‘Bernie Madoff’ auction in Aspen draws little interest | AspenTimes.com

‘Bernie Madoff’ auction in Aspen draws little interest

ASPEN – The connection to Bernie Madoff at an auction held Wednesday in the St. Regis Aspen ballroom was as thin as the sales that came from the three-hour event.

Advertisements in local and national newspapers say the auction is being held “due to losses caused by Bernie Madoff.” The Wall Street financier was convicted of orchestrating a $65 billion Ponzi scheme and is serving a 150-year prison sentence.

Small print at the bottom of the ad which appeared in the Jan. 3 edition of the Aspen Times Weekly says “items available for auction did not belong to Bernie Madoff but are being offered by victims of the Ponzi scheme to recoup losses.”

But there was no mention of Madoff during the auction, and the commissioned auctioneer, Avi Asher, said he had no idea which items came from Ponzi scheme victims. Asher did say that between 15 and 20 percent of the inventory came from Madoff victims, according to what representatives from the auction company, Atlanta-based East Coast Financial Inc., told him.

Asher said he is a commissioned auctioneer who works on contract and runs auctions throughout the country for East Coast Financial Inc.

Company representatives didn’t return phone calls Wednesday afternoon.

Asher said 100 percent of the proceeds from whatever items were provided by Madoff victims will be given to them.

About two dozen people attended the auction, with only a handful of them bidding and purchasing art and jewelry. The entire ballroom was filled with what auctioneers said was original artwork by Peter Max, Salvador Dali, Norman Rockwell, Marc Chagall and Pablo Picasso.

Asher said Wednesday’s attendance was disappointing, and estimated sales to be between $60,000 and $80,000.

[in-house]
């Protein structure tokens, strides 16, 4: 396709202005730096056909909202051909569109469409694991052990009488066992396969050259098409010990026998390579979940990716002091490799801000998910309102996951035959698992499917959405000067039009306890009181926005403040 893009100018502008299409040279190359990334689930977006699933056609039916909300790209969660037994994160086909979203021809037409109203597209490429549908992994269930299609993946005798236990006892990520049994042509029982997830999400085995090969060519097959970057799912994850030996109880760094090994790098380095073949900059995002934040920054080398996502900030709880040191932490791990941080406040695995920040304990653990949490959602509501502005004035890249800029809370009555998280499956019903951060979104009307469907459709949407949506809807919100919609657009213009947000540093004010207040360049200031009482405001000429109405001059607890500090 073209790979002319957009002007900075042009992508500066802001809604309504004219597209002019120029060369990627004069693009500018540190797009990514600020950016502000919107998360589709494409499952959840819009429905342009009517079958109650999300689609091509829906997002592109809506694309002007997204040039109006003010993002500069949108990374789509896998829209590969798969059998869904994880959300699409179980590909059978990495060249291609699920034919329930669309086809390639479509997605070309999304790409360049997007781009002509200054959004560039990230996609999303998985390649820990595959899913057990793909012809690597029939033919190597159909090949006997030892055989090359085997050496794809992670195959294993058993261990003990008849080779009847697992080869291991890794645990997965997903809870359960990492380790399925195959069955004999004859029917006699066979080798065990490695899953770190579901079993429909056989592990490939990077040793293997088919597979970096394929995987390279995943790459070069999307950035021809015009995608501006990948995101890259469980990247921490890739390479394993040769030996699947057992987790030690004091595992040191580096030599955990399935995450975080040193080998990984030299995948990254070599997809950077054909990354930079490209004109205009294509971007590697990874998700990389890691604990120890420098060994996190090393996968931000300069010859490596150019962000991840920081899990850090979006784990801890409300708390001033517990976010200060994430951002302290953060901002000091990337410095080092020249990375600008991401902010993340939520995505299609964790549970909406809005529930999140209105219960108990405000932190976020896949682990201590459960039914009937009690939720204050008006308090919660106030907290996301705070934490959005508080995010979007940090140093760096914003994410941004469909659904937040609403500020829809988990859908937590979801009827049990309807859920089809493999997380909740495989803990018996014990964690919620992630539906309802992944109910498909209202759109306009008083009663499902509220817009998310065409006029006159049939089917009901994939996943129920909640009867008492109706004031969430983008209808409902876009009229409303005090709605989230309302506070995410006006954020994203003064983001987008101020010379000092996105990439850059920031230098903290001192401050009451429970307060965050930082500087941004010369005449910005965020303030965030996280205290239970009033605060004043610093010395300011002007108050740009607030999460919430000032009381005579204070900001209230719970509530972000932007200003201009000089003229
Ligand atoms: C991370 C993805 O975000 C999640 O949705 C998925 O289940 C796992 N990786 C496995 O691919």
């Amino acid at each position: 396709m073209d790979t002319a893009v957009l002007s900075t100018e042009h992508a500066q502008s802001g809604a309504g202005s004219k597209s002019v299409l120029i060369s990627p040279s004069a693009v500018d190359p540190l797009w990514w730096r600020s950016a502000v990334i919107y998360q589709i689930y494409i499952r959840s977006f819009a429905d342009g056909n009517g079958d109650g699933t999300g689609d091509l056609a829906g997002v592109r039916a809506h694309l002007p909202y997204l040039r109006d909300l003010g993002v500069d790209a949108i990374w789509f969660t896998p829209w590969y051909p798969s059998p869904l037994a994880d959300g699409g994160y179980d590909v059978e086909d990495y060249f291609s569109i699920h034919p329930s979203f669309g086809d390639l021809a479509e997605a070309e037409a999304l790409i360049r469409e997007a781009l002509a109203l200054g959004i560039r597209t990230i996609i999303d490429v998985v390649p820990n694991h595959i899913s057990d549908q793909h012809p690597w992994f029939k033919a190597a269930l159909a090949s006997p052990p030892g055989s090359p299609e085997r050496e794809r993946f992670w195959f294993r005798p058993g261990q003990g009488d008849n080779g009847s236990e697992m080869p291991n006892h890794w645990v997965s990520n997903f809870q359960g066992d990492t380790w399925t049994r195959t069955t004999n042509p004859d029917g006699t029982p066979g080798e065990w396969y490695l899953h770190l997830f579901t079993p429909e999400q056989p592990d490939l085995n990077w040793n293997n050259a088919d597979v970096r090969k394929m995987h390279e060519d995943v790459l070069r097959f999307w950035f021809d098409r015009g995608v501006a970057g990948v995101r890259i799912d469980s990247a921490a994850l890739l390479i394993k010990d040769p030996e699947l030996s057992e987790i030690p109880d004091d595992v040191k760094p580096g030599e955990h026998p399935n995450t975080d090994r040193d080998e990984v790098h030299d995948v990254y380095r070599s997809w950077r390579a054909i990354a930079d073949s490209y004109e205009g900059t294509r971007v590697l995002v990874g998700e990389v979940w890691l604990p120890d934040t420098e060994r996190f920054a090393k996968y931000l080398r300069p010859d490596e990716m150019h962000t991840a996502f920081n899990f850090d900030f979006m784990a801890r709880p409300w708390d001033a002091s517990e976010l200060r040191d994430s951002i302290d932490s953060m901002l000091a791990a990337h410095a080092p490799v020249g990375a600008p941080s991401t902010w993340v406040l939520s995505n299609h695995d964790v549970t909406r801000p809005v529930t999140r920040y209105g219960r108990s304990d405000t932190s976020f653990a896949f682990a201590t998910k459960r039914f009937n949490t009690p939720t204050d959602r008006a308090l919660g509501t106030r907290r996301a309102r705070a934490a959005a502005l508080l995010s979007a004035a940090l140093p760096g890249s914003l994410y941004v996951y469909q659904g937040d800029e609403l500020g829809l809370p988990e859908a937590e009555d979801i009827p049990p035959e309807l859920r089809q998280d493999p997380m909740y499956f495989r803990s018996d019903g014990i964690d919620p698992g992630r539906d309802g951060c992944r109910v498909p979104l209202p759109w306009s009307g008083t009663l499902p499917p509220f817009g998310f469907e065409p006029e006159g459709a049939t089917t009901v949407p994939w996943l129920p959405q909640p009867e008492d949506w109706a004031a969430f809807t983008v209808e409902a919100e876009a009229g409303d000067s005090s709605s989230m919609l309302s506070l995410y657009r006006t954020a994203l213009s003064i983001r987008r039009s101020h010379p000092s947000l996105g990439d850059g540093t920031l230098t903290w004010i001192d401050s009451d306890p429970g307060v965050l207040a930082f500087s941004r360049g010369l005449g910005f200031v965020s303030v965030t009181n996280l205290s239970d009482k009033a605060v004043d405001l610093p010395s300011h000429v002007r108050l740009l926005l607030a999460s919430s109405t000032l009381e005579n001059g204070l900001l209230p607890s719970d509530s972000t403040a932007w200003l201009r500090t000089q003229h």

Whether the art pieces were original is unknown, although most works had certificates of authenticity. Whether those certificates were authentic was also unknown.

Molly Morton, a painter, said she came to the auction out of curiosity. She said she thought the paintings were real but that some of the other pieces appeared to be posters.

Asher worked the audience, joking with potential buyers and telling them they were about to get the best deal they’ve ever seen.

But the sales pitch didn’t appear to work as Asher couldn’t convince people to even make a starting bid on many items, including an original Picasso that he started bidding at $20,000, then $10,000 and finally $8,500, which attracted no offers.

No one jumped at the 10.3-karat diamond bracelet that was offered for $5,000, and Asher said “you could choke a horse” with the size of the jewels.

“Nobody cares,” Asher said several times when the deals kept passing audience members by. “I don’t think you realize what’s going on.”

One audience member snatched up a signed Andy Warhol piece for $8,000. The bidding started at $15,000.

Aspen resident Nina Zale, an art aficionado, bought an original Peter Max painting for $1,800. She said she believes it to be real, judging from the paint brush marks.

New York resident John Stanton bought just under $40,000 worth of merchandise, mostly artwork, for his antiques resale store.

He said he learned about the auction while visiting family here. He said it didn’t matter to him whether advertising the Madoff connection was misleading.

“I don’t believe it, and I don’t care,” he said. “I’m just looking for high-quality stuff to resell.”

He added that if the merchandise was not authentic it would be “highly unethical” and the auction company wouldn’t be able to continue operating with that kind of reputation.

San Francisco resident Azita Mujica, who visits Aspen frequently and is a contemporary art collector, bought four pieces of art. She said she believes they are authentic based on what the auctioneers told her.

“The guy was talking sense … I’m pretty sure they are real,” she said. “It was so inexpensive to buy.”

Wednesday’s auction was part of a nationwide tour, the legitimacy of which is being investigated by the U.S. Marshals Service. State agencies in New York and Connecticut also have launched probes into the Madoff auctions, according to published reports.


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